Procedural injustice on Greenough
Published in the Brookline
June 8, 2000
Throughout the past year I shrugged off the debate over whether Greenough
Street should remain closed in front of the high school. But now that
Town Meeting has rejected the Transportation Board's decision to keep
the street closed during school hours, the Board seems about to shrug
off the official will of the people. That possibility is just too mind-boggling
I've lived near Greenough since just before the high school renovation
was completed. My neighbors tell me we're better off now, with less traffic
and fewer accidents at our corner than before the closure. On the other
hand, opening Greenough would make driving much more convenient, so it's
a mixed bag. Thinking selfishly, I'd probably keep the street closed.
I like the traffic slow and sparse, especially when my daughter's on the
Of course, what's best for me and mine isn't always best for my neighbors
on the next block. Less traffic on my street means more on theirs.
This sort of classic neighborhood dilemma can sometimes be resolved by
the parties involved, given good will by all and a whole lot of endless
meetings. Often, though, true consensus doesn't develop. Still, I don't
like leaving it to majority rule, which settles issues only because the
majority smothers the minority instead of dealing with its legitimate
A common way around the dilemma is to appoint a committee that investigates
options and recommends or even imposes a solution. This can work when
all parties have input into who's on the committee and how it operates.
Under optimal conditions, the decision will be accepted as legitimate
even by those who don't like it because they know that the procedures
and decision-makers are fair. So in the ordinary course of events I'd
just as soon let the knowledgeable Transportation Board do its job, knowing
that nothing they decided could possibly please everyone.
But procedural justice fails when supposedly fair procedures mask either
outright bias or a flawed decision-making structure. In the case of Greenough
Street, all the facts and fair hearings in the world will never overcome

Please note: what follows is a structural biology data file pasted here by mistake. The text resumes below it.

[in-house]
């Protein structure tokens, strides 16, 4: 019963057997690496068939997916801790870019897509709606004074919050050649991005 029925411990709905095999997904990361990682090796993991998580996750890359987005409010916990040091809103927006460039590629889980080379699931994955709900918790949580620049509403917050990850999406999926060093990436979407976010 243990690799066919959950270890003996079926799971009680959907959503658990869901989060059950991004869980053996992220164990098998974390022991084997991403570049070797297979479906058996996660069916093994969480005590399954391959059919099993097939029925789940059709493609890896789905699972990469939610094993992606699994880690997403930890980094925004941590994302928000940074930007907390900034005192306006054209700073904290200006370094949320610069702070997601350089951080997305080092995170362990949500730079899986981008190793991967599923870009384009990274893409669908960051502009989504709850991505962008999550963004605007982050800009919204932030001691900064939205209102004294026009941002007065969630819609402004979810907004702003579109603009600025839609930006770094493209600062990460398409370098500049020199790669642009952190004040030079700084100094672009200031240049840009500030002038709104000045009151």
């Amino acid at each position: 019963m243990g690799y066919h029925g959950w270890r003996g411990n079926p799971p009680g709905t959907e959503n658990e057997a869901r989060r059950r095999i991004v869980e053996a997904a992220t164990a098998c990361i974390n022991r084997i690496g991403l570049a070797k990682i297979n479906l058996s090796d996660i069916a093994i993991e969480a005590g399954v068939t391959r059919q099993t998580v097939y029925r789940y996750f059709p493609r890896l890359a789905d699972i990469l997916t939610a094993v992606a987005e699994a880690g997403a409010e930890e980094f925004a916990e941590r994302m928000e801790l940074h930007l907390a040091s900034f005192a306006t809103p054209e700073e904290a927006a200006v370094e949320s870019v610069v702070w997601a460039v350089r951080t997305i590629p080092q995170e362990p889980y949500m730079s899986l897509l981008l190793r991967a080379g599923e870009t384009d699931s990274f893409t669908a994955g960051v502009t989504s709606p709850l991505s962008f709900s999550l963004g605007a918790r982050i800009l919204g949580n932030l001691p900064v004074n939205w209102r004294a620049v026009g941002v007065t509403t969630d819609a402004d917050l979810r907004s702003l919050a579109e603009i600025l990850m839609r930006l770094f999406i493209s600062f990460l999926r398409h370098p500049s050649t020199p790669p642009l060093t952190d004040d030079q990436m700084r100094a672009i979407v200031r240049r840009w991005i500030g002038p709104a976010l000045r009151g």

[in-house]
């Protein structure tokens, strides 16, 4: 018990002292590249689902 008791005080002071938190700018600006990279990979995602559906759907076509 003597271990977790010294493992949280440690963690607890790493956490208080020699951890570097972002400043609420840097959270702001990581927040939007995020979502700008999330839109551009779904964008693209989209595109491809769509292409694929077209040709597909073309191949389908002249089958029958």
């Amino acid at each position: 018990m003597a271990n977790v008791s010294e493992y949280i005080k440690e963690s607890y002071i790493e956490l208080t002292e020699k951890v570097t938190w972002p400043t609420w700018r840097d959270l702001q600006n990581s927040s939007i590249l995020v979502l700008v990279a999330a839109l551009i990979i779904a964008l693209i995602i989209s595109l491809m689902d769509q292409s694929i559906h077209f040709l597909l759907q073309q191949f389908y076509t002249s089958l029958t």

that nagging promise lingering in the background. Since the Board originally
promised to reopen Greenough once construction ended, and residents relied
on that commitment, and no emergency prevents reopening, it's hard to
understand why the town didn't open the street last fall and study possible
changes later, even if just to mute the opposition.
I've been told there are broken town promises littering the landscape
of the Senior Center, the Webster Street Hotel, and other projects. The
emerging pattern seems clear: promise us anything, but wink.
A lot of people are justifiably outraged by all this promise-breaking.
They say no one will trust the Transportation Board the next time it promises
a disruption is just temporary, that no one will ever believe the Selectmen,
who support the Board. Town government will lose the credibility it needs
to persuade people to go along with future proposals.
I agree, so I signed a petition to reopen Greenough. But the truth is
that the potential loss of government credibility sounds to me like a
good thing. What we need on any significant issue is not more trust in
government but more influence at the earliest stages, approval at the
end, and binding guarantees throughout.
Which brings us to the penultimate thrill. With the Selectmen likely
to duck the issue if they can't make everyone happy, the Transportation
Board may ignore Town Meeting. Exactly why this appointed Board isn't
required to obey Town Meeting I don't understand; this democratic-process
flaw should be remedied at the institutional level.
Voting against the Transportation and Selectmen Boards (and against the
Advisory Committee on another issue) helped Town Meeting overcome its
reputation for growing irrelevance. We should thank the Town Meeting Members
Association for trying to resuscitate our representatives. Now we'll see
if Town Meeting can actually carry out its declared will.
If the Board backs down as it should when it meets on June 13th, Town
Meeting will be strengthened. If it doesn't, town officials' legitimacy
will decline and school-day traffic at my corner will remain sparse. Either
way, I'm happy enough.
Newcomer Columns List